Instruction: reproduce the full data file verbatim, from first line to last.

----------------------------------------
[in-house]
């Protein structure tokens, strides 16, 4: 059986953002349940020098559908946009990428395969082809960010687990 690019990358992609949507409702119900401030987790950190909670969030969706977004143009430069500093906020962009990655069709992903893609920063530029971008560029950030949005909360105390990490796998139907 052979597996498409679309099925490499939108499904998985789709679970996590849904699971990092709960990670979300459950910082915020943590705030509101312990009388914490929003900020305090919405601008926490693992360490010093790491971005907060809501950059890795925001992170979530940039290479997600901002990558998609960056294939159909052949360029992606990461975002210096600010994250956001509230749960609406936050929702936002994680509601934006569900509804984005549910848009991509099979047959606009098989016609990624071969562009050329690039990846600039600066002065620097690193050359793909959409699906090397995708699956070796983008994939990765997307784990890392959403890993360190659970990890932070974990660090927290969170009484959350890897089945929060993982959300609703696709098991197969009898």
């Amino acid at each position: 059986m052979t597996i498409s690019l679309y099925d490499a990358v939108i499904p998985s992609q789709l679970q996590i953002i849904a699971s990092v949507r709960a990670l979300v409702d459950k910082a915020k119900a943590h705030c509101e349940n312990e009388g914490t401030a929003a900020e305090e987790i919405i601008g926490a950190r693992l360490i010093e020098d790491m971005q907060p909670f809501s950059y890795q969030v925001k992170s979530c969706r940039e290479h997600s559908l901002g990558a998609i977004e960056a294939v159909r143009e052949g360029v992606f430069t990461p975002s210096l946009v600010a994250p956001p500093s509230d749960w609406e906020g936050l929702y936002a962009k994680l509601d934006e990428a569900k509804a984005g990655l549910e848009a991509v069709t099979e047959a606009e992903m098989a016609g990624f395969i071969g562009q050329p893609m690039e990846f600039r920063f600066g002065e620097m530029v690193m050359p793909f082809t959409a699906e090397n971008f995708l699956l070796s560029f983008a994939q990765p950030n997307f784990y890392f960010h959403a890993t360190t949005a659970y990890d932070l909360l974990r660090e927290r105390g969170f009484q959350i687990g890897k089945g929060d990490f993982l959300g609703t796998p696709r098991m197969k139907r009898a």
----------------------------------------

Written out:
[in-house]
């Protein structure tokens, strides 16, 4: 059986953002349940020098559908946009990428395969082809960010687990 690019990358992609949507409702119900401030987790950190909670969030969706977004143009430069500093906020962009990655069709992903893609920063530029971008560029950030949005909360105390990490796998139907 052979597996498409679309099925490499939108499904998985789709679970996590849904699971990092709960990670979300459950910082915020943590705030509101312990009388914490929003900020305090919405601008926490693992360490010093790491971005907060809501950059890795925001992170979530940039290479997600901002990558998609960056294939159909052949360029992606990461975002210096600010994250956001509230749960609406936050929702936002994680509601934006569900509804984005549910848009991509099979047959606009098989016609990624071969562009050329690039990846600039600066002065620097690193050359793909959409699906090397995708699956070796983008994939990765997307784990890392959403890993360190659970990890932070974990660090927290969170009484959350890897089945929060993982959300609703696709098991197969009898």
């Amino acid at each position: 059986m052979t597996i498409s690019l679309y099925d490499a990358v939108i499904p998985s992609q789709l679970q996590i953002i849904a699971s990092v949507r709960a990670l979300v409702d459950k910082a915020k119900a943590h705030c509101e349940n312990e009388g914490t401030a929003a900020e305090e987790i919405i601008g926490a950190r693992l360490i010093e020098d790491m971005q907060p909670f809501s950059y890795q969030v925001k992170s979530c969706r940039e290479h997600s559908l901002g990558a998609i977004e960056a294939v159909r143009e052949g360029v992606f430069t990461p975002s210096l946009v600010a994250p956001p500093s509230d749960w609406e906020g936050l929702y936002a962009k994680l509601d934006e990428a569900k509804a984005g990655l549910e848009a991509v069709t099979e047959a606009e992903m098989a016609g990624f395969i071969g562009q050329p893609m690039e990846f600039r920063f600066g002065e620097m530029v690193m050359p793909f082809t959409a699906e090397n971008f995708l699956l070796s560029f983008a994939q990765p950030n997307f784990y890392f960010h959403a890993t360190t949005a659970y990890d932070l909360l974990r660090e927290r105390g969170f009484q959350i687990g890897k089945g929060d990490f993982l959300g609703t796998p696709r098991m197969k139907r009898a």